Whatever your particular pain - whatever your unique and challenging circumstance - my heart goes out to you.  I have personally walked the path of pain over the holidays.   And I'm pretty sure I'll do it yet again, at some point in my life - because we all do.    When it's your turn to face a difficult holiday season, here are some thoughts that might help.

Some Coping Strategies, to Help Get You Through 

Here are some suggestions that might be useful to you, to help you weather the wintry storm of a difficult holiday season:

  • Look for the Good Things:  Even on your worst and most devastating day, if you look hard enough, you can find something positive to enjoy.   Start keeping a gratitude journal, writing down at least 3 positive things each day that you can be thankful for.  Even when you're hurting, this simple action can help relieve your burden, and brighten your perspective.
  • Enjoy the Season, in the More Soulful Way.   Your pain can be an important teacher, expanding your mind and stretching your heart.  Spend time journaling, reading, looking at Christmas lights, and listening to insightful music.  Let yourself think deep thoughts, and feel intense feelings.  Let yourself cry through your legitimate pain.  When you're going through something like this, the only way out is through.  So give yourself permission to feel what you feel, and to be where you are emotionally - at least for a few minutes a day.   
  • Put Clear Boundaries on Your Grieving Time. As a caveat - If your're not careful, your pain can take over your life - which is not a good thing!  So set clear boundaries on your deep-feeling soul work.  Set aside 10-30 minutes a day to journal, cry, hug teddy bears, look at old photos, or whatever else you need to do to get through your pain for that day. When that daily time is up, consciously redirect yourself into some present-moment, positive activity, until your scheduled "working through" time the next day. In this way, you can get through your pain - but not get swallowed up in it, or be overwhelmed by it.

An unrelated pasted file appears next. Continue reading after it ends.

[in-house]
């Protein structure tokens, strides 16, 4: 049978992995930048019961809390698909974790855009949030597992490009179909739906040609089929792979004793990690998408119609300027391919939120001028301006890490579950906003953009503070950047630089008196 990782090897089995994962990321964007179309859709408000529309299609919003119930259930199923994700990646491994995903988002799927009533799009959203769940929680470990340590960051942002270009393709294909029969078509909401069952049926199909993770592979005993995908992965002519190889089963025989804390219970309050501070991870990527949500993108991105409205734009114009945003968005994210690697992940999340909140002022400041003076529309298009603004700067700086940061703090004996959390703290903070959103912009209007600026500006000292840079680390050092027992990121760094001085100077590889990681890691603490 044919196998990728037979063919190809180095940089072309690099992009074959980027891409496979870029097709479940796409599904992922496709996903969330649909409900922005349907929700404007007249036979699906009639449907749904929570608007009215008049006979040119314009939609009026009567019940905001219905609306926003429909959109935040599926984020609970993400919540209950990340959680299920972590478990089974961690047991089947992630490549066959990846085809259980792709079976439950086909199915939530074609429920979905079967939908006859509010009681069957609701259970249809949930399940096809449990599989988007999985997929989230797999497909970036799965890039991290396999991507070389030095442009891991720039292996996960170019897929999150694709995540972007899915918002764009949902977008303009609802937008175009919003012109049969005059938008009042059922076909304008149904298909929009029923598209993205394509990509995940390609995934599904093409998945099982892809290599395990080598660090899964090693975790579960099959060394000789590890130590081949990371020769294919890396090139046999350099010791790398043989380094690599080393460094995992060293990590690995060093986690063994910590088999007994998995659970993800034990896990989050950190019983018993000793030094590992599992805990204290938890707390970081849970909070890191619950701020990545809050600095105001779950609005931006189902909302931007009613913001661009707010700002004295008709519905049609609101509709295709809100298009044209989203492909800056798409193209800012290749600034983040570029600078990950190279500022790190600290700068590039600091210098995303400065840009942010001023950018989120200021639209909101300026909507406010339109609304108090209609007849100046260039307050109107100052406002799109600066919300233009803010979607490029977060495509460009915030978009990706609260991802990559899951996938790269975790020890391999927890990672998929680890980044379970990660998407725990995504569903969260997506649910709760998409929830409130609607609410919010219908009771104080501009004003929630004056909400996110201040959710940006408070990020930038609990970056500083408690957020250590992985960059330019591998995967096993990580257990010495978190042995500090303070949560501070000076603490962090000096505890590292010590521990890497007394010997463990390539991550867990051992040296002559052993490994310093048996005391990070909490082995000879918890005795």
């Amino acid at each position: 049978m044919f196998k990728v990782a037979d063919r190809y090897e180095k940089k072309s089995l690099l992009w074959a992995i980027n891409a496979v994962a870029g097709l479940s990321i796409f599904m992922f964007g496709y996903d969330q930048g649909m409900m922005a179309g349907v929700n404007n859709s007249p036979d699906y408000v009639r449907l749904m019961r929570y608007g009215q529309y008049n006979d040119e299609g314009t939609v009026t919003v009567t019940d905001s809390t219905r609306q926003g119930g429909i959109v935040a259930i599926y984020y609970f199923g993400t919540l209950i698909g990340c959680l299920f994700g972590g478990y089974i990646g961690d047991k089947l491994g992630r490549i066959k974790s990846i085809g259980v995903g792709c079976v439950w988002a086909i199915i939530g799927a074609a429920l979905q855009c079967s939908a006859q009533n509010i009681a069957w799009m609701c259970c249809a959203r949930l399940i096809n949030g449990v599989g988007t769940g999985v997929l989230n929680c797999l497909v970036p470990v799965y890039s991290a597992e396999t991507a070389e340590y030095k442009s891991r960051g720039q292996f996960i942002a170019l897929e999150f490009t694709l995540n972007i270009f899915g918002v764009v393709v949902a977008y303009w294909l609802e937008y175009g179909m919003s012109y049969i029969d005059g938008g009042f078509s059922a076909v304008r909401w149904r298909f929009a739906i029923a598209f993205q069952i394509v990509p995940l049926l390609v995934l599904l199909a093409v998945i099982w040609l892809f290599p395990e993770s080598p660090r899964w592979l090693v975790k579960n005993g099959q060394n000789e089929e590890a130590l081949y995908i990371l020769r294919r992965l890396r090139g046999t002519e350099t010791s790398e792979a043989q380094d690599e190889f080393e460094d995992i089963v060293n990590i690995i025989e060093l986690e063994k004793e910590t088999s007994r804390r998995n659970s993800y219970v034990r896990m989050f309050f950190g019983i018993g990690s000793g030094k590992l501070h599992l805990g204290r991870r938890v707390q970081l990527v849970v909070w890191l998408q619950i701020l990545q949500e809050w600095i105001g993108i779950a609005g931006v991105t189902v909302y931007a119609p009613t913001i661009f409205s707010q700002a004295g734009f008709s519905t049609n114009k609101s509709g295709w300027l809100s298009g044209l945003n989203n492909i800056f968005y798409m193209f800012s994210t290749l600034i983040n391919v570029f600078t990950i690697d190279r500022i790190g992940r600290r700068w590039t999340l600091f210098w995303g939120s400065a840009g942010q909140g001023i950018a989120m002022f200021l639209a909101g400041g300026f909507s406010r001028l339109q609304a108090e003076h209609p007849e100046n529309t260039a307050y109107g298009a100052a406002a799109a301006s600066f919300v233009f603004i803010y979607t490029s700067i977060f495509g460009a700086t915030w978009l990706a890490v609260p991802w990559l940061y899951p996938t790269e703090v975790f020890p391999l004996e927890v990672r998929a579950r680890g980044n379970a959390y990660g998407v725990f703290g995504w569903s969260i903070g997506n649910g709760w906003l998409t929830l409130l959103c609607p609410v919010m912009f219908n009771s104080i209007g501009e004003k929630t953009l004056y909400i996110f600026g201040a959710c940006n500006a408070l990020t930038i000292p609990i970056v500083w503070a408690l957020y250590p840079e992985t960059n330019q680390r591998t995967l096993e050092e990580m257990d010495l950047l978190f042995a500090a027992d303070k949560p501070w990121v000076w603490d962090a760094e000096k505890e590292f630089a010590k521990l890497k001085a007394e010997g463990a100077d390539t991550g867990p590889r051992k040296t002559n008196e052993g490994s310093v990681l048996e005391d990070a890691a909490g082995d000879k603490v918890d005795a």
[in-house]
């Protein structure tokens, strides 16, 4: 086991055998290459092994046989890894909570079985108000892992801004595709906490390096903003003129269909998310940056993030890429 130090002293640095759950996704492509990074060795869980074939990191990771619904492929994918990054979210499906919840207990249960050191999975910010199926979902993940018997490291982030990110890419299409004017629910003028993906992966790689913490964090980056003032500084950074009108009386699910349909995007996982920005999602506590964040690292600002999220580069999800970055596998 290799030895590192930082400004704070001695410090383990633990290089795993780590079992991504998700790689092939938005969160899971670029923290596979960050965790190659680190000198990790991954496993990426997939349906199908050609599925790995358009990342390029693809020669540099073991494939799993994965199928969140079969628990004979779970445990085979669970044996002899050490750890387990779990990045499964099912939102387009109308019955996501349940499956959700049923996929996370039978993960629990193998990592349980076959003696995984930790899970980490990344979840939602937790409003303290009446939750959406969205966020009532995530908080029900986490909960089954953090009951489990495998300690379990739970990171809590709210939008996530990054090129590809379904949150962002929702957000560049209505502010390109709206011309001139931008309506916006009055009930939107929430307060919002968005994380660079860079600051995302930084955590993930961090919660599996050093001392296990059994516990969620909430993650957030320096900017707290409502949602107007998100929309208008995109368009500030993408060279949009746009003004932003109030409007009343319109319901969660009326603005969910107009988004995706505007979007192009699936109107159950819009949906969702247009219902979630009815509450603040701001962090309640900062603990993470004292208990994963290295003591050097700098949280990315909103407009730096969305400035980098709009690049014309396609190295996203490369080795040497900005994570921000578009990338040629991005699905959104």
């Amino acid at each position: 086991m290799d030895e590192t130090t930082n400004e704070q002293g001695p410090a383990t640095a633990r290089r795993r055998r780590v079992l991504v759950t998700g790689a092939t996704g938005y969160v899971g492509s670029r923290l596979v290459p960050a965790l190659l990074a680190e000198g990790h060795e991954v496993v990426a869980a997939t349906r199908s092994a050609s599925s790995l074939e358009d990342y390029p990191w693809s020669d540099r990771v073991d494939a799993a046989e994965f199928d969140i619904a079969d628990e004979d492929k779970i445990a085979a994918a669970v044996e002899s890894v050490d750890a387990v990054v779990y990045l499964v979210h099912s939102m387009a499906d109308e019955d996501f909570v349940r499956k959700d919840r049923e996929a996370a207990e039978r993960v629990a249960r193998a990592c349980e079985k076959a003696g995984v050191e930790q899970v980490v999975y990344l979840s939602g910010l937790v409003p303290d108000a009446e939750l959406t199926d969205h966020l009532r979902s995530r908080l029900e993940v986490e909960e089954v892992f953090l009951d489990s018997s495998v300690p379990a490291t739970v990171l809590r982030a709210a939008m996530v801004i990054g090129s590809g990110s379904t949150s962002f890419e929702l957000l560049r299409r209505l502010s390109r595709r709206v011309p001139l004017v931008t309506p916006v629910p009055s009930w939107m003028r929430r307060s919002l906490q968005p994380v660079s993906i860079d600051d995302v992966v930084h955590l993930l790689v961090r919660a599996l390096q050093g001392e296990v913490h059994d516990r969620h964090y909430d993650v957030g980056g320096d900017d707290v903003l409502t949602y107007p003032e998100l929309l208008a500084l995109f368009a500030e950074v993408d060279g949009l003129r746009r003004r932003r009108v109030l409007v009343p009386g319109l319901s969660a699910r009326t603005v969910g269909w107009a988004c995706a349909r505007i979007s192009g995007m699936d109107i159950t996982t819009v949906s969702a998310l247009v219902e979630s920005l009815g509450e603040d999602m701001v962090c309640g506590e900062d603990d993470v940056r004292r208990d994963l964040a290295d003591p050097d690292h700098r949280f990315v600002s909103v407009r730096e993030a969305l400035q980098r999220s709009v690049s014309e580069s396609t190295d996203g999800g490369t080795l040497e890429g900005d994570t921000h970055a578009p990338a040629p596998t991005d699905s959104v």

• Take Good Care of Yourself, and Bypass the Holiday Junk.  When you're feeling down, you won't generally be inclined to exercise, eat healthy, or sleep.  But those simple self-care behaviors are essential for your emotional as well as physical health.  Don't fall into the trap of consuming mounds of holiday sweets, which can only intensify your post-holiday crash.  Be kind to your body.  Take good care of it, and it will help take good care of you.
  • Reach Out in Kindness to Someone Hurting Even Worse Than You.  Your pain can be an important educator, opening your eyes to the many other people around you who are hurting too. Find at least one other person even less fortunate than you, that you can extend some relief and kindness to.  It might be a needed meal, a warm greeting, a kindly visit, or a thoughtful gift or card.  Let your own broken heart help you see and respond to the broken hearts of others.  Resist the temptation to simply pull permanently inward.  Extend your love and caring outward - and you will be amazed how the benefit descends on you, as well as to the person you're reaching out to. 
  • Remember - This Too Shall Pass.. Always remember - this hard moment only belongs to this day, this time, this season. Breathe deep, gather your strength, and get through it.  Just a few days from now, the holidays will be over, for a whole year.   Then you'll have a whole year to heal, plan, and prepare, before facing next year's round of holiday challenges.   For today, don't worry about tomorrow.  Build a happy, productive today - and that will lead to a vibrant stream of happier tomorrows. 

By following these simple suggestions, you can get through your holiday funk, and be ready to proceed onward to a fresh new year, with renewed purpose, energy, and hope.  


HappinessToolkit book thumbnail-- Carrie M. Wrigley, LCSW 
     Counselor, Speaker, Performer, and Author of
     Your Happiness Toolkit: 16 Strategies for Overcoming Depression, and Building a Joyful, Fulfilling Life

   > For more complete Information on this topic,  see the book,  Tool #16:
"Healing: Repair Old Wounds, and Move on with Joy"